Adios, For Now

I'm going to stop blogging for a few months to finish a book I've been working on. There's only so much time in a life, and sometimes you have to bear down to get something finished the way you want it. That means eliminating all distractions, no matter how much you enjoy it, as I do TOJ.

Happy Trails!

The Sitting Plague

This TOJ has been trying to avoid sitting like the plague - because sitting is one. I'm working on a book, which requires lots of research, and, if I'm not careful, too much sitting. So I've been standing up (as I am writing this blog) as much as possible.

Now there's another notable study, this one from the University of Leicester, showing that sitting too long leads to cardiovascular disease and diabetes. What's especially concerning is that the researchers believe exercise, in the sense that a TOJ uses the word to describe that half hour to hour per day that s/he sweats, elevates the pulse, and breaths hard by some challenging physical activity, does NOT fully offset the negative impacts of sitting on your butt too long.

Sedentary life, aka sitting on your butt, was unheard of until the last century. In the old days, only a few aristocrats escaped physical activity by having the servants to the hard work.   It’s as if our big brains cleverly figured out technology to minimize most of these activities so we could realize the highest aspirations of mankind – to sit more. Nowadays, most of us, rich or poor, live like kings (if you can call it that) and sit all day long in front of computers, eating, riding in cars, eating, playing video games, eating, watching the tube, eating. In fact, white collar jobs, where you sit all day laong, are have been elevated to such a high level of social status  that we encourage our children to go to college to get a job where they can sit, too.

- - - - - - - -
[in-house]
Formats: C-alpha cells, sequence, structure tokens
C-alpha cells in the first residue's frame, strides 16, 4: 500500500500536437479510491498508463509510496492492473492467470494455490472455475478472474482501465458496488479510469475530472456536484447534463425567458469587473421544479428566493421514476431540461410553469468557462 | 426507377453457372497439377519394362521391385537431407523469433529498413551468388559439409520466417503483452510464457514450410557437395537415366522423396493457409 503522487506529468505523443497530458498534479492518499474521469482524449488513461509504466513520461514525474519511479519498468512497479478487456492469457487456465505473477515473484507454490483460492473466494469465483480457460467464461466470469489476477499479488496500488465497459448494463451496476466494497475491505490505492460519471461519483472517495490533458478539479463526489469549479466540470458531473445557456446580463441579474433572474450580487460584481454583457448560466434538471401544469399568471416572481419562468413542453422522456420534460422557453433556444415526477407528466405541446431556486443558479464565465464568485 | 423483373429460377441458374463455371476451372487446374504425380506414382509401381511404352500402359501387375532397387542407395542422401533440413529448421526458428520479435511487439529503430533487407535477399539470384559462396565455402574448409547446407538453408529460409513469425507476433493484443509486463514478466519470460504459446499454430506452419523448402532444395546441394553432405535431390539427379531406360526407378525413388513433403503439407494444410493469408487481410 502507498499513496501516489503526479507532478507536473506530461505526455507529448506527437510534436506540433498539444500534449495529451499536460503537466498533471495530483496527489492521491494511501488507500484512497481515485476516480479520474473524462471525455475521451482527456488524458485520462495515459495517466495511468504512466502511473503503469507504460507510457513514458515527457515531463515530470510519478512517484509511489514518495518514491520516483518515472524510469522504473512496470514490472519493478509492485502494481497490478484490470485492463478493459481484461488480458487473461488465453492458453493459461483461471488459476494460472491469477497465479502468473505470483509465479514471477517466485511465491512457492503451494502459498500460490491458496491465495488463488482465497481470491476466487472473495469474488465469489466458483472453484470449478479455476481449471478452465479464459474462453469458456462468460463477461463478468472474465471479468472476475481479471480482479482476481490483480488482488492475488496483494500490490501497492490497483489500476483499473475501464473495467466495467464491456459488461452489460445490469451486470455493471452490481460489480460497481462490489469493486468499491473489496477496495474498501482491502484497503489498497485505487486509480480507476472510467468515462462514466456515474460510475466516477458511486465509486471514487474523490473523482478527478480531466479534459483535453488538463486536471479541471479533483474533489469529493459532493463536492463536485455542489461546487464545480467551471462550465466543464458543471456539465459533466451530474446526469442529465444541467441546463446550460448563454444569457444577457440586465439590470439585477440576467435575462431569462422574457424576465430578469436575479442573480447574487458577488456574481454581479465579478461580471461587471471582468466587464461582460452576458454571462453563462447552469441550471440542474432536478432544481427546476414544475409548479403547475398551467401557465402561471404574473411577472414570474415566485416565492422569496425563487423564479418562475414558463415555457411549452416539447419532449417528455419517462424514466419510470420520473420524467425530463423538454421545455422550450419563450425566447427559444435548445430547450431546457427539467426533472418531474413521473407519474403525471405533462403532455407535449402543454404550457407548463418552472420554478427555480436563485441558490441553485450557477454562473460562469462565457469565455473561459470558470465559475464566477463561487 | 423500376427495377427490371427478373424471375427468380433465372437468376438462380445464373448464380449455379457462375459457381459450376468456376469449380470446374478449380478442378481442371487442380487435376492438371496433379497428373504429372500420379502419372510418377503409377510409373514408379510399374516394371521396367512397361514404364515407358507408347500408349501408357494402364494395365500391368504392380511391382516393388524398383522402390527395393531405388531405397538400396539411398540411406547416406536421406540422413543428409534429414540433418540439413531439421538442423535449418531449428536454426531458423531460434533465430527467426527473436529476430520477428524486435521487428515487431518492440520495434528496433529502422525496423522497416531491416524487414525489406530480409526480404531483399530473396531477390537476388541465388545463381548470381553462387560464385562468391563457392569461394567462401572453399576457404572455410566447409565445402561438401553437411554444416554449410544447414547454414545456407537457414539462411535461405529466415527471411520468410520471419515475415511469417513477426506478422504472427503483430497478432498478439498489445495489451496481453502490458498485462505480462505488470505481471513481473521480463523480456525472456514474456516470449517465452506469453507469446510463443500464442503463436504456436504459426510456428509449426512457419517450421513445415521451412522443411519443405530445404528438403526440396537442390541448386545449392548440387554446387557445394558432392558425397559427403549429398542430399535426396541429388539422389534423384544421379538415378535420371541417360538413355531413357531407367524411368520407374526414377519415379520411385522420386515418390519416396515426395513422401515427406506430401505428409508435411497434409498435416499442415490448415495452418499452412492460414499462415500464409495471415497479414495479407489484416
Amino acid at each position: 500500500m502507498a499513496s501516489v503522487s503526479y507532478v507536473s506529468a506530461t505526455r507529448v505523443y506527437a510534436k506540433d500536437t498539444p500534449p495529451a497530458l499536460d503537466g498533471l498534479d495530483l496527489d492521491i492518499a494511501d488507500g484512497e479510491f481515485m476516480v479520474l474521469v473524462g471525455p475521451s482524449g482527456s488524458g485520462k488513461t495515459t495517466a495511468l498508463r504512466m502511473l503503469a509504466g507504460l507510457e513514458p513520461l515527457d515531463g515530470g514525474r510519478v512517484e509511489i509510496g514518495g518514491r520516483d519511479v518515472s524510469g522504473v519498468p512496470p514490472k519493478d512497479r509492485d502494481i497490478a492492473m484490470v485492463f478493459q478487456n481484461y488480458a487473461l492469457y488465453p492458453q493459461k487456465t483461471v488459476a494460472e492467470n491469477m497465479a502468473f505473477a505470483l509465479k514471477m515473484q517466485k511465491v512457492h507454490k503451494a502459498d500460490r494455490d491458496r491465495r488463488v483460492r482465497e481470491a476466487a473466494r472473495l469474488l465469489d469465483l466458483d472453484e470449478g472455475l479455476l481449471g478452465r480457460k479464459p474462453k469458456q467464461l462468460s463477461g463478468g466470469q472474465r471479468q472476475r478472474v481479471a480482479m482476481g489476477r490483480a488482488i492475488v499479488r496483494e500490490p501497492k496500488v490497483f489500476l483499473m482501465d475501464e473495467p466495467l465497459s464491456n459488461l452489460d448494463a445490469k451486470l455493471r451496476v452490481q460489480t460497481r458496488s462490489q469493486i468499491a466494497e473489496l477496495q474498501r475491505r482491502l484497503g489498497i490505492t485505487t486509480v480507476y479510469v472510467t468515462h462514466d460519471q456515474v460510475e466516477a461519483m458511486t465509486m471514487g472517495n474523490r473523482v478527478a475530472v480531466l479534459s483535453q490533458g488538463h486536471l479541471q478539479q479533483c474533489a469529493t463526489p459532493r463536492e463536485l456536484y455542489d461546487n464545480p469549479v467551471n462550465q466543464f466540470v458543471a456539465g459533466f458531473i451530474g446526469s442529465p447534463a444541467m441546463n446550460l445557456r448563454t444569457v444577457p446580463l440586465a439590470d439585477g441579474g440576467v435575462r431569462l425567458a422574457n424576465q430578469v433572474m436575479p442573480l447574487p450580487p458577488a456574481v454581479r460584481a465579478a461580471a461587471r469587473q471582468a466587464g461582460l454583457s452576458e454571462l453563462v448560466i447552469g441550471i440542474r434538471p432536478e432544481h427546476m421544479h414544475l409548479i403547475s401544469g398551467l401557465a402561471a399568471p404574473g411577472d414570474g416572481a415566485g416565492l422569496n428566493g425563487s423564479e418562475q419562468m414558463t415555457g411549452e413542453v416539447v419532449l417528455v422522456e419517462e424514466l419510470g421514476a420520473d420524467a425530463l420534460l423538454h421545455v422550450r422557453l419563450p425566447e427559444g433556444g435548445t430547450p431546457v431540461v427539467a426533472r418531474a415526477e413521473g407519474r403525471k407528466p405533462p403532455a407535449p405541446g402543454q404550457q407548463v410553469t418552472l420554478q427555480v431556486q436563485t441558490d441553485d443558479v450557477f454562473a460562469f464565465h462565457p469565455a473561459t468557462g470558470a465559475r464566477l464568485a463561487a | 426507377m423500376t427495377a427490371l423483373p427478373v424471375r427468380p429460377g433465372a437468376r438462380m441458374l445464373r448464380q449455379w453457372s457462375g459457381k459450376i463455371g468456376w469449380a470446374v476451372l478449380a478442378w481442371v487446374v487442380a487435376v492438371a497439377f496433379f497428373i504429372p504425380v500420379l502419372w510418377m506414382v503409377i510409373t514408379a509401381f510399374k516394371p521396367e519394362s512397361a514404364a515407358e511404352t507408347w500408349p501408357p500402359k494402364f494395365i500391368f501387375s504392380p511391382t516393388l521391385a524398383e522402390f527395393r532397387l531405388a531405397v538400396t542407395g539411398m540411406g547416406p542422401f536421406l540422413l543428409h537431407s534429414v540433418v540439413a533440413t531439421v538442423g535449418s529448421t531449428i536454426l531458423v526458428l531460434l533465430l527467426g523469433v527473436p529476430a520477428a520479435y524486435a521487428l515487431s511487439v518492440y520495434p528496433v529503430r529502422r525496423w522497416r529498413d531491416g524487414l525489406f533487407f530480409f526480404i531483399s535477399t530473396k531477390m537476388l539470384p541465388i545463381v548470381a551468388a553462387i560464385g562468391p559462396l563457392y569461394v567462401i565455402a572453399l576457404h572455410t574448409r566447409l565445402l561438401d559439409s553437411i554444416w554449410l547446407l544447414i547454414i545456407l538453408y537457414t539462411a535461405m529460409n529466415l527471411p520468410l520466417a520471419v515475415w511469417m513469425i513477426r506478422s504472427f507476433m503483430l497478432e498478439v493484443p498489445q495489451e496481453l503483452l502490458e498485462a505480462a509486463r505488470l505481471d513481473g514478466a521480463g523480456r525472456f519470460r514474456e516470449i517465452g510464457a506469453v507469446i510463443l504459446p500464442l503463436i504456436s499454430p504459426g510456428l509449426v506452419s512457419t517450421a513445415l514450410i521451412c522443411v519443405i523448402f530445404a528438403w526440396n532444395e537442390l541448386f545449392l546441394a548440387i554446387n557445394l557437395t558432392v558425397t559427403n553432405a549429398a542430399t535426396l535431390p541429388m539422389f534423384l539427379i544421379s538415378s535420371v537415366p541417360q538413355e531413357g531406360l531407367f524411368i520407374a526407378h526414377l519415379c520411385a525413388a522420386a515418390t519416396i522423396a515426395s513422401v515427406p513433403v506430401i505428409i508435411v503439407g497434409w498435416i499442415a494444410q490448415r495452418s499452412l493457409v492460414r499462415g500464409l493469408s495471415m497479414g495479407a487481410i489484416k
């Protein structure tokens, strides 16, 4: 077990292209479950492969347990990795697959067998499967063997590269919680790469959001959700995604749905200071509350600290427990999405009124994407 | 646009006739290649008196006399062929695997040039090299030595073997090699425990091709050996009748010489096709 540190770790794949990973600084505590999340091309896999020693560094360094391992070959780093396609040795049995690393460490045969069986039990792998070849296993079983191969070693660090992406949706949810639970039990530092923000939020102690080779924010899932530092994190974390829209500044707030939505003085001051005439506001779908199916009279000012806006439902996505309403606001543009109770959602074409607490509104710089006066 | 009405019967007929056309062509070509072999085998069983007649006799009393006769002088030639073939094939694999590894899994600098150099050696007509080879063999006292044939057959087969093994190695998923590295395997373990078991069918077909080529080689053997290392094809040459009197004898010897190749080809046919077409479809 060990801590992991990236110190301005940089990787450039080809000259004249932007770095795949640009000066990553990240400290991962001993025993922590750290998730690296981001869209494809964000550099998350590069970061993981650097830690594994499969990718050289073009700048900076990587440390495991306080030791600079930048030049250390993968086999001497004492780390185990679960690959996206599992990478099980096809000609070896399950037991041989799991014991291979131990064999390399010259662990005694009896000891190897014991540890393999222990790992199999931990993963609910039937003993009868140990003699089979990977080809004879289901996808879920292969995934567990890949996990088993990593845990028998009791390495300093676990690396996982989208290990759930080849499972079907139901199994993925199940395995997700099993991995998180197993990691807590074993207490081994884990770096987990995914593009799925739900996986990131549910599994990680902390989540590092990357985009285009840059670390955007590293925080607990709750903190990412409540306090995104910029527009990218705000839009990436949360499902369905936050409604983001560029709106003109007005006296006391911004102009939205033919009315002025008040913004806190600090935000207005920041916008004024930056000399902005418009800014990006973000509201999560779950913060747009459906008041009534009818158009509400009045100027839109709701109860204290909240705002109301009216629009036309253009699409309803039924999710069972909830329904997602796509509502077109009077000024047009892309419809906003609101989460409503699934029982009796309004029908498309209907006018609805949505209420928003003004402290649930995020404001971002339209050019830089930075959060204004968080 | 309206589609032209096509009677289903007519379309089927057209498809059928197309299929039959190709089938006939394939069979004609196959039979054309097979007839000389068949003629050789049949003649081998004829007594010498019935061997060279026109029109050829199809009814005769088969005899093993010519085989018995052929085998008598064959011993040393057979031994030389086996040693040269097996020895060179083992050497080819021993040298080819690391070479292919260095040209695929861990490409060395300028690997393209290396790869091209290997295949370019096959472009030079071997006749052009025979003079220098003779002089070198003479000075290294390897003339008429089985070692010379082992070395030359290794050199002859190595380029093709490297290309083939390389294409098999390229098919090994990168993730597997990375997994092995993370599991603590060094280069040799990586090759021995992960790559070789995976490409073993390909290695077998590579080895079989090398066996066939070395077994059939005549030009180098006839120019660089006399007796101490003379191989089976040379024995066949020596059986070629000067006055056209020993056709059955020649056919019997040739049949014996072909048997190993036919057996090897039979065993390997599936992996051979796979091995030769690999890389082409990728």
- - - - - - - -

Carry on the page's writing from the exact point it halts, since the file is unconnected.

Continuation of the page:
Uunfortunately, we have genes inherited from millions of years of evolution, that expects our bodies to be active most hours of the day, and they do not function correctly if we’re not.

From Move Yourself by Tedd Mitchell, MD, Tim Church, MD, and Martin Zucker: “Twice as many people die from sedentary living than from viruses and bacteria, and more die from inactivity than from firearms, illicit use of drugs, sexually transmitted diseases, and automobile accidents combined.”           

Recognizing the economic and social devastation being wrought by sitting and inactivity (maybe as much as 15% of the entire health care budget!), there’s a growing new field in physiology called “inactivity studies.” Until recently, the focus for physiologists was on TOJ stuff, like physical exercise and athletic performance, in an effort to determine how exercise affects the heart, muscle growth, and metabolism. 
The problem is that prolonged periods of sitting causes a drop in the enzyme lipoprotein lipase, whose job it is to remove fat (triglycerides) from the blood. Then HDL (so called good cholesterol) levels then fall and cardiovascular risk rises. Further, electrical activity in the muscles shuts down and calorie burning drops.